by Helen C. Jones and Paul W. Lovinger, 537 pp, with illus, $24.95, New York, Dodd Mead & Co Inc, 1985.
According to this book, the scientific literature contains more than 9,000 studies on cannabis. The authors give at least passing reference to 300 of them, selected because they were "notable or quotable" and "not necessarily the best studies from the scientific standpoint."
The book also includes scores of quotations from cannabis users, few of which will make Bartlett's ("I get a stuffed nose when I smoke a lot"— Bert).
The authors are anticannabis and admit it. They are opposed to all "recreational" drugs. "We don't fathom the concept of swallowing pills for entertainment, breathing in toxic chemicals for fun, or contorting one's mind for amusement. Wholesome, healthful pleasures are abundant. A world of natural delights is out there."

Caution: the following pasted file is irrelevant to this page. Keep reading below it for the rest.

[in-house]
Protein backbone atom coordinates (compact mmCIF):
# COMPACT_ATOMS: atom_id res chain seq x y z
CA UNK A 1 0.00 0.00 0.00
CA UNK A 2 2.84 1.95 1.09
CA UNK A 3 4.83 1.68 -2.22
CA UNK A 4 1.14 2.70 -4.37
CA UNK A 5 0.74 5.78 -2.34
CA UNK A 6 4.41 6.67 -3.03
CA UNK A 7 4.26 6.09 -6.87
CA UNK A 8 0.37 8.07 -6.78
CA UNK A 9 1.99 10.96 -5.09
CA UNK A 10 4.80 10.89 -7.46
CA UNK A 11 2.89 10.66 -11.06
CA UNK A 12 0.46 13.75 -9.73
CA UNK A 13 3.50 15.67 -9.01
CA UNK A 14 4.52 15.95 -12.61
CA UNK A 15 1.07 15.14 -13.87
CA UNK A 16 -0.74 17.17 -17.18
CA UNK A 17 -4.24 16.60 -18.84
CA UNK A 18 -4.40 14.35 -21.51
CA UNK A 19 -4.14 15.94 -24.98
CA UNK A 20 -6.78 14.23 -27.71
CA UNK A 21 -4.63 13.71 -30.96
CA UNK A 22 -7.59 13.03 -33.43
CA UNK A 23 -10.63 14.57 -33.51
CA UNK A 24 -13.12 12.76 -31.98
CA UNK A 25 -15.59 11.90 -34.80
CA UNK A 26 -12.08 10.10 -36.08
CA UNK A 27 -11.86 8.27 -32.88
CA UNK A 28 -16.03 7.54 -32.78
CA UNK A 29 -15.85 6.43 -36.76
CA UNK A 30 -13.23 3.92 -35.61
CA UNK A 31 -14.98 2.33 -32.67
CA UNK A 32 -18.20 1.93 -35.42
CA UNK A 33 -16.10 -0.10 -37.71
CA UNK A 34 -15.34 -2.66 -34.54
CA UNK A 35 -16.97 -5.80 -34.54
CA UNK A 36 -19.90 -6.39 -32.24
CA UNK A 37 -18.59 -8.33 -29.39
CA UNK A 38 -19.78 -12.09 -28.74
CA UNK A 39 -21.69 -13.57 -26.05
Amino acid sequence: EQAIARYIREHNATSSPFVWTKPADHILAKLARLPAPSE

In their view, any use of an illicit drug constitutes abuse. "The legitimate function of a drug is to alleviate illness or suffering." They do not subscribe to Berton Roueché's view that,
Goodwin DW. The Marijuana Question and Science's Search for an Answer. JAMA. 1985;254(14):2000-2001. doi:10.1001/jama.1985.03360140162052